The Pharisee in me

“For I tell you, unless your righteousness exceeds that of the scribes and Pharisee, you will never enter the kingdom of heaven.” (Matt. 5:20)

For us, as self-righteous white conservative evangelicals in America, we can all too often quickly declare, “Done. And done. I’m not a Pharisee!”

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The power of the Sermon on the Mount

Since reading Dallas Willard’s book, The Divine Conspiracy, about 20 years ago, the Sermon on the Mount has been more influential in my living and study and mindset than any other portion of Scripture, with the possible exception of Ephesians.

Can you tell I get something out of it?

This is the fascination and wonder I will always have with Scripture. Every time I move through even the most familiar passage, I am stunned with something new. It’s a joy that often leaves me asking, “When did they put THAT there?”

What Ephesians means to me

I am on a slow walk journey through Galatians, Ephesians, Philippians, and Colossians. Many years ago the Lord had me spend an entire year in Ephesians as part of healing in my life.

This picture is from that Bible I used at the time. Then, the Bible I am currently using. I tend to mark things up quickly. 🙂

Where am I found?

15 While Jesus was having dinner at Levi’s house, many tax collectors and sinners were eating with him and his disciples, for there were many who followed him. 16 When the teachers of the law who were Pharisees saw him eating with the sinners and tax collectors, they asked his disciples: “Why does he eat with tax collectors and sinners?”

17 On hearing this, Jesus said to them, “It is not the healthy who need a doctor, but the sick. I have not come to call the righteous, but sinners.” (Mark 2:15-17)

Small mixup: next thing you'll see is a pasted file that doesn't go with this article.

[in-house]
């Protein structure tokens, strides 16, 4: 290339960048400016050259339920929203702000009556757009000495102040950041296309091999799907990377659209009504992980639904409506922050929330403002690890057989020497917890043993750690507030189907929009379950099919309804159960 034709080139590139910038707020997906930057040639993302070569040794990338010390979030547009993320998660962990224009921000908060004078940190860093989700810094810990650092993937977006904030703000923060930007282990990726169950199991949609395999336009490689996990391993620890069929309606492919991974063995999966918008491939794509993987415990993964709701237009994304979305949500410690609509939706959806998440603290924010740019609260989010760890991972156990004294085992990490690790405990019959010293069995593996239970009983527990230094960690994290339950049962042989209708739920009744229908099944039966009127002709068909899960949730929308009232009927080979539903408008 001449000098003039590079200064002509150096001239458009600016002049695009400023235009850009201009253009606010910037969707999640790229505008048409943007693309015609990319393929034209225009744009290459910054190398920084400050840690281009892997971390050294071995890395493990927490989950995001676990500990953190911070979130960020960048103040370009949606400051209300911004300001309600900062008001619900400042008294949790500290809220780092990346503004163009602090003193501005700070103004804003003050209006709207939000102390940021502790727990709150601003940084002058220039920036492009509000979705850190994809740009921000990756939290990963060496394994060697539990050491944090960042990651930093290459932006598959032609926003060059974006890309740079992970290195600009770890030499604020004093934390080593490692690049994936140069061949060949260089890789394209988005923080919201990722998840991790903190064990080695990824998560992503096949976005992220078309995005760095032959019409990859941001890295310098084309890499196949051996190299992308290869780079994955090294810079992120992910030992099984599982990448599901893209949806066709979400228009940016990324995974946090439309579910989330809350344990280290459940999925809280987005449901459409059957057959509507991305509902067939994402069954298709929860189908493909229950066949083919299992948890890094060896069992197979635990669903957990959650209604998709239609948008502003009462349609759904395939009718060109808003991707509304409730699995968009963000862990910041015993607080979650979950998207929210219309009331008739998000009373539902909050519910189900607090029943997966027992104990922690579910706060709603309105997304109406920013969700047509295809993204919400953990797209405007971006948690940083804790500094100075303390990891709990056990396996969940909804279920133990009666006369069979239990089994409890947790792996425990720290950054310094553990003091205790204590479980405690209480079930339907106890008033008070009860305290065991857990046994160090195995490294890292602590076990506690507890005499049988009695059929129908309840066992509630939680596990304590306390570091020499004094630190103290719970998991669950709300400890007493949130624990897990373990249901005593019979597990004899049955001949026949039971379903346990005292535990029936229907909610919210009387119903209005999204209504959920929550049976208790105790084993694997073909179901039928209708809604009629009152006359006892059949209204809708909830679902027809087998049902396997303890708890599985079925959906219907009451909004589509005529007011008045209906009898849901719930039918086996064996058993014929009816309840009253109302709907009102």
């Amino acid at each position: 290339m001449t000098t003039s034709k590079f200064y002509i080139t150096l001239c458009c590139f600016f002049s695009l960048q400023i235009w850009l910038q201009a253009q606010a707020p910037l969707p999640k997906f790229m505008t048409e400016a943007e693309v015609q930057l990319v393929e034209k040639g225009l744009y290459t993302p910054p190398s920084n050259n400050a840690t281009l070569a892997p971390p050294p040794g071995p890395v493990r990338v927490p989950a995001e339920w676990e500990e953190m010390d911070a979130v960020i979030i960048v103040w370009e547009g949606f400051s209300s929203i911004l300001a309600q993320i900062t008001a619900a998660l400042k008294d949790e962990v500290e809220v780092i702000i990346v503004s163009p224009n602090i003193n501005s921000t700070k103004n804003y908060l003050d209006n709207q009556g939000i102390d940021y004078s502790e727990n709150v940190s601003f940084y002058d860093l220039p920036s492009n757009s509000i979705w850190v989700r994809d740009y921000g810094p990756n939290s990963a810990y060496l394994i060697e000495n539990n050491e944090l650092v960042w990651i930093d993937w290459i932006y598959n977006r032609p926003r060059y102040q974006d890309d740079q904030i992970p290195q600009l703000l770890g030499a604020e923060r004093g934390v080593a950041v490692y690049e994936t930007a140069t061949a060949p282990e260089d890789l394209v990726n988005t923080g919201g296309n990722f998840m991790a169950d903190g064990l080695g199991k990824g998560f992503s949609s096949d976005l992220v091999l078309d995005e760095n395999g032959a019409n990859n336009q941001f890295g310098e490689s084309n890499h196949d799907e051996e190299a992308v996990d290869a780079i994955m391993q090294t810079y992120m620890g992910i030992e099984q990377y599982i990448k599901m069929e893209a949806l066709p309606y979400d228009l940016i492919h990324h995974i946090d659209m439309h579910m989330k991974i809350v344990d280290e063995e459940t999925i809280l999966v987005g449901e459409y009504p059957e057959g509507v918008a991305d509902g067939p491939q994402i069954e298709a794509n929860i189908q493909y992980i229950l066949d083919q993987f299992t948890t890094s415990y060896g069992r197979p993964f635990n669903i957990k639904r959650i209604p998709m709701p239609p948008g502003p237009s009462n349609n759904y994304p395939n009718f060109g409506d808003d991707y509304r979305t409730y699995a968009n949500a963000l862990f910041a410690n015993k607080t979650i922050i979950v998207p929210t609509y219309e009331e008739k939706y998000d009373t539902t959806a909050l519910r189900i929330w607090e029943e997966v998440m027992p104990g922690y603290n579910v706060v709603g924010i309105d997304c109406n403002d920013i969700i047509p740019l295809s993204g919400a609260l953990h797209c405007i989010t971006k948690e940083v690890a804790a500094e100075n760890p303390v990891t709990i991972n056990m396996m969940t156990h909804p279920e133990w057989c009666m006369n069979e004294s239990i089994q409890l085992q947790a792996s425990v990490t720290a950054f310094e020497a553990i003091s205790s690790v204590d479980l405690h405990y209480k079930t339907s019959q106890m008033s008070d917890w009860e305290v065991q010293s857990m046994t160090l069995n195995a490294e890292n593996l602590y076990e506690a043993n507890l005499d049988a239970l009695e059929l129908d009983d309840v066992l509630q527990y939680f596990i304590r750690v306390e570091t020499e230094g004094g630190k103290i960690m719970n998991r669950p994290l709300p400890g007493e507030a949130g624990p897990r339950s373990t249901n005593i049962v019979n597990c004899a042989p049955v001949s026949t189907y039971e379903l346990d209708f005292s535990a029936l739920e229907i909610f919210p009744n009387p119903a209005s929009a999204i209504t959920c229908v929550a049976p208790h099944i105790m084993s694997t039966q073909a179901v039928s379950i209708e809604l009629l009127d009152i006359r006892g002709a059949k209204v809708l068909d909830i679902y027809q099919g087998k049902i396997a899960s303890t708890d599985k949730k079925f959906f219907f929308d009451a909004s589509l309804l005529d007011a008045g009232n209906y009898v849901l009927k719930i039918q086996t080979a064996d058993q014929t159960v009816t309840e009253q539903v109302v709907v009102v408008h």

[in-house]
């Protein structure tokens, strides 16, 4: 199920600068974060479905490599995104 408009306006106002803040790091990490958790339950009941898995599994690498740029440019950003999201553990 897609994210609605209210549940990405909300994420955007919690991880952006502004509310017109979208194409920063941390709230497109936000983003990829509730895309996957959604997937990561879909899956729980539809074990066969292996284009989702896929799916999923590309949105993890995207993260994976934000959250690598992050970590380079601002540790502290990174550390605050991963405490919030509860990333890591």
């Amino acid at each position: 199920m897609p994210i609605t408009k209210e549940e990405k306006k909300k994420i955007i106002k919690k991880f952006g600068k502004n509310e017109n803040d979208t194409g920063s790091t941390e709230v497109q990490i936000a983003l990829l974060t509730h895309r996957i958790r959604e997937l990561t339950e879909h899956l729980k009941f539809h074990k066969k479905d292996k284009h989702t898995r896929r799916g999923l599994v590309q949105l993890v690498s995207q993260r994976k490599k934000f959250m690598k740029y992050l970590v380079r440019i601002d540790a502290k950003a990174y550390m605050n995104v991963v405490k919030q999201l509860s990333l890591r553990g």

This is the challenge I have in my life: where can I be found? Since moving from a place I lived for 20 years, I’ve had to rebuild those places and I can honestly say it’s hard on me.

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The divine visitor

“Reading Scripture is like hosting a divine visitor. Patristic reflections on Abraham’s welcome of the three visitors by the oak of Mamre remind us that when we interpret the Scriptures, we are in the position of Abraham: we are called to show hospitality to God as he graciously comes to us through the pages of the Bible.” — Hans Boersma, Scripture as Real Presence.

Review: The NIV Study Bible

My big confession: I have never been a fan of study Bibles.

I have always wanted Bibles with significant margins so I can put in my own notes. With the coming of digital Bibles and resources, I have utilized the marking tools and notetaking tools of Logos to build my own system. When I study the Bible, I want to study the Bible and I have always felt the notes in any study Bible are so limiting because we may only read them and not dive deeper.

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